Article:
There are things I would like to do, not necessarily roles. I've always made a joke about it, and I got to do it once but I'd love to do it again... There's something about that feeling of jumping away from an explosion. I know that's ridiculous, because I'm a middle-aged woman now, but I do like the idea of being in a thriller or something like that!
I do lots of sensible - that's my kind of casting. Lots of teachers, social workers, things like that. Any opportunity to get more serious or really wacky. I'd like to dress up, I guess.
There's also a lot of history that we haven't really examined. You know, there were black people in Tudor times, there are all sorts of things that haven't been examined. There's all sort of things we haven't seen yet. But yes, thrillers would be great. And working with some amazing female writers would be amazing - that would be quite exciting.
What's The Hunt about?
It's about what happens to somebody when their community turns against them, and they may or may not - but it appears they are - innocent. And how that changes their relationship with their friends and the place where they live. It's about the idea of being hunted and what that does to a person, what that does to their psychology.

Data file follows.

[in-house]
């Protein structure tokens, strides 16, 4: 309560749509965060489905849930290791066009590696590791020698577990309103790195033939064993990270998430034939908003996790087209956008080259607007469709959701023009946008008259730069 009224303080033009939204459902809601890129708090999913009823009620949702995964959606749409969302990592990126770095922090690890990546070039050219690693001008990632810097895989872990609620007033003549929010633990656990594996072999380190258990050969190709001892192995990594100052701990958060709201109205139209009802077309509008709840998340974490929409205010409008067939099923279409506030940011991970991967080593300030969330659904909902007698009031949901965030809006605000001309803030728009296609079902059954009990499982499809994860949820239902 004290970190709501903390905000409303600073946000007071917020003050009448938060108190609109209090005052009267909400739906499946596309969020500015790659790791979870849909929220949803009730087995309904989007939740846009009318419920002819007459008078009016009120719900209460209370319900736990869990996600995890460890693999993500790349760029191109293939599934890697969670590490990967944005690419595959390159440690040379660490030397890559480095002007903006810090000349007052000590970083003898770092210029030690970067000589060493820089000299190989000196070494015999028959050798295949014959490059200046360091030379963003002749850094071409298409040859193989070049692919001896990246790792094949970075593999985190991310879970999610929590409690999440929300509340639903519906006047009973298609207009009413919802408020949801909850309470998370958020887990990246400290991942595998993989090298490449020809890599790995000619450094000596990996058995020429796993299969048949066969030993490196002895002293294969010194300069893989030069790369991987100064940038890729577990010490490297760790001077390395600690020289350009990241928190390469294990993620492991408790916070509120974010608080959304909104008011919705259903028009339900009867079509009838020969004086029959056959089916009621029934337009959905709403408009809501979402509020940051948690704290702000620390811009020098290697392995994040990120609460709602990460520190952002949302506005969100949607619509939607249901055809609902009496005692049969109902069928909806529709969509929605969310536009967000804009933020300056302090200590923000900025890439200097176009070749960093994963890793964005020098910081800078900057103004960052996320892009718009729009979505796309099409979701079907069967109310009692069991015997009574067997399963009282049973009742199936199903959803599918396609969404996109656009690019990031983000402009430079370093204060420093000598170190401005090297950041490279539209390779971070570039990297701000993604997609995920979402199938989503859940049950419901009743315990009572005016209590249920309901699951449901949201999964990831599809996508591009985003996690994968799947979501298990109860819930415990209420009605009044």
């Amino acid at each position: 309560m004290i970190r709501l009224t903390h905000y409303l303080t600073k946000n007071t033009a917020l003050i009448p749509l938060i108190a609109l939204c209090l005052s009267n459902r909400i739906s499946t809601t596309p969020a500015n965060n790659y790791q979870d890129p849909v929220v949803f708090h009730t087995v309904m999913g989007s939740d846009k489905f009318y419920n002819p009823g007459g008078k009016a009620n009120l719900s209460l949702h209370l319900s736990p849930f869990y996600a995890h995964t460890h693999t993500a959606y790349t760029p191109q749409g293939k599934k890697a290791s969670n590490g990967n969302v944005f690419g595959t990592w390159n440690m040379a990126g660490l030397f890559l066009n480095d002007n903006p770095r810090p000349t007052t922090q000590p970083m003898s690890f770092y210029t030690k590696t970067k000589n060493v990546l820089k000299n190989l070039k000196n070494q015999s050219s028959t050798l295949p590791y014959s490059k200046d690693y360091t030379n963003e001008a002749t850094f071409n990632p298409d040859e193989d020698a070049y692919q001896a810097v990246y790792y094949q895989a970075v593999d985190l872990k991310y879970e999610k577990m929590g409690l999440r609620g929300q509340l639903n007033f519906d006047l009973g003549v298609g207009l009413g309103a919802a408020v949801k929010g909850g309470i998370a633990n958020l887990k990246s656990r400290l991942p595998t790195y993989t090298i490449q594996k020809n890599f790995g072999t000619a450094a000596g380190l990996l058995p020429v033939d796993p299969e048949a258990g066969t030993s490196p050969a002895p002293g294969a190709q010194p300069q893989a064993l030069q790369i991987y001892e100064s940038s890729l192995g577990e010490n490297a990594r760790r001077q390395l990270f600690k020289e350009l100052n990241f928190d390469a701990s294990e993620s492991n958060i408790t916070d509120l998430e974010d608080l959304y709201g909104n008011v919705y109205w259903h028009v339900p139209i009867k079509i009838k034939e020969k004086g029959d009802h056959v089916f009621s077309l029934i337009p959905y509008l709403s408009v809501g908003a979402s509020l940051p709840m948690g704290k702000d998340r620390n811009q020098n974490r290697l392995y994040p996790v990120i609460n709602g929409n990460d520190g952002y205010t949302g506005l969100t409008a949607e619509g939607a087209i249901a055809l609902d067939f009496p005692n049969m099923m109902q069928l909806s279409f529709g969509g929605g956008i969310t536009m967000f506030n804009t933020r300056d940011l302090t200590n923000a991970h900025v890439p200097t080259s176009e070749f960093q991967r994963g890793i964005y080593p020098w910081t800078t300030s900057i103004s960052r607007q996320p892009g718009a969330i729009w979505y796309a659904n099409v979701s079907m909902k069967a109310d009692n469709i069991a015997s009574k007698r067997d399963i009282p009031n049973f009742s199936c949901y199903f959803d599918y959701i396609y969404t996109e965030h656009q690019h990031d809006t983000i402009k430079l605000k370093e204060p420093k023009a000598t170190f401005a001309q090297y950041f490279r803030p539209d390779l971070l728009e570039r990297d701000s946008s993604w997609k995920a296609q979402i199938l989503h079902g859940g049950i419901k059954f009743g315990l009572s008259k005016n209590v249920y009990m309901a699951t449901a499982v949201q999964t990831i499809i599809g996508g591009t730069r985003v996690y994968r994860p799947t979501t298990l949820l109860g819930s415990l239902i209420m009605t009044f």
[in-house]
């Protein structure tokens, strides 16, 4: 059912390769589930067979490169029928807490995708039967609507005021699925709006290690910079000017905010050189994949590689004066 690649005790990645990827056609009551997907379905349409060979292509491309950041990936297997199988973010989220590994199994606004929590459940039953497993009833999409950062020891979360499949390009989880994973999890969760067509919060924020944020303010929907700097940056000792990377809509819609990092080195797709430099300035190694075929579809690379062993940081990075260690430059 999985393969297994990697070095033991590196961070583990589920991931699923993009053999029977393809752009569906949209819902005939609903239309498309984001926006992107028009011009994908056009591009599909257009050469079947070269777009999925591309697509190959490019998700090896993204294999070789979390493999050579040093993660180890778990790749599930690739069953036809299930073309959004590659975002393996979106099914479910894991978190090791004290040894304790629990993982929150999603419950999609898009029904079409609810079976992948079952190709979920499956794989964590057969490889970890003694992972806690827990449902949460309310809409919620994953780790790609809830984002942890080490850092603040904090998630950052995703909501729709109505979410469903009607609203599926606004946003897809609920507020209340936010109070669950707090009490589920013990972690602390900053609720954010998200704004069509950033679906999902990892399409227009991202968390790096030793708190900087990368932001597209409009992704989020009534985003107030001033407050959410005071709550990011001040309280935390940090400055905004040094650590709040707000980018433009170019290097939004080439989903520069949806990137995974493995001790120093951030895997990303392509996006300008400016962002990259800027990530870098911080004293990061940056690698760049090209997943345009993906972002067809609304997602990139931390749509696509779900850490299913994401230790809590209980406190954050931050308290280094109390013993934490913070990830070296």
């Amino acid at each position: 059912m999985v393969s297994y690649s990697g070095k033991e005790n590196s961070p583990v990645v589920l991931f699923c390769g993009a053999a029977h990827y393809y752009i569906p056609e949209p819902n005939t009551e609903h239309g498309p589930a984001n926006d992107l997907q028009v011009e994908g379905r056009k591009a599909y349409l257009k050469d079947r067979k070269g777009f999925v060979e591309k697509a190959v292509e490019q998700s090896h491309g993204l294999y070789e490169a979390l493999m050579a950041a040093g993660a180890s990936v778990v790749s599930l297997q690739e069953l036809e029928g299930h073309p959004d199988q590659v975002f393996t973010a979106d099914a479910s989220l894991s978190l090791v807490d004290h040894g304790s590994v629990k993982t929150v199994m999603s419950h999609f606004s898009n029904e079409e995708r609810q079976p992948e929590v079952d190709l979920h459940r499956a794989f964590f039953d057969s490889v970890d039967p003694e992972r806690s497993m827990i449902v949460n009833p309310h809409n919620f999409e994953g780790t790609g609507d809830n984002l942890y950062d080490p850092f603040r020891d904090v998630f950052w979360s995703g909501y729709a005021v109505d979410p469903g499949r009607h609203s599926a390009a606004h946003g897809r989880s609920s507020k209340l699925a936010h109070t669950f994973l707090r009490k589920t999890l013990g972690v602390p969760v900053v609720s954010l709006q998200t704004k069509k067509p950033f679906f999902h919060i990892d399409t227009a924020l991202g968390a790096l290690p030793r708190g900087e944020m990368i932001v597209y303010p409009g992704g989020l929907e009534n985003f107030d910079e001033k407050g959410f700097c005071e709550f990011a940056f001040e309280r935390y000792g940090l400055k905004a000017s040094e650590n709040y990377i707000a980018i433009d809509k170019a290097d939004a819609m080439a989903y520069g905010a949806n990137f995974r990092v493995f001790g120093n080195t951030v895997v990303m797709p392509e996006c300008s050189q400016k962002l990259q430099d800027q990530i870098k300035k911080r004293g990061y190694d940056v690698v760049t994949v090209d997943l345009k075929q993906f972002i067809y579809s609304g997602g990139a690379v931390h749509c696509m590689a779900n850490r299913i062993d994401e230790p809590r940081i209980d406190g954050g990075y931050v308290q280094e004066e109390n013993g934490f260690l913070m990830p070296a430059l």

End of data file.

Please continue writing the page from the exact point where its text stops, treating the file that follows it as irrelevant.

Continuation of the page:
How do you fight back if you're not believed? There are parallels that you could draw with it, the #MeToo movement perhaps, people who are wrongly accused by the press; there are people who have been called guilty but had nothing to do with the crime all the time. It's a thriller set in a small northern town in Denmark. And it's based on a film called Jagten.
Who do you play?
I play Hilda. She's the headmistress of the infant school where the teacher who's being accused works. She's part of the community. What was interesting to me is that I feel like she values it and wants to be part of it. She doesn't want to stand out. She has a good relationship with Lucas, who's the teacher who's accused of an act. They start off having a really good relationship - for her it's a real shock to learn what's going on.
Is the play different from the film?
I think in the film it's a nursery school. In Denmark they start school later, so we made it an infant school here. And there are fewer characters in our play than there are in the film, but it's very much along those lines.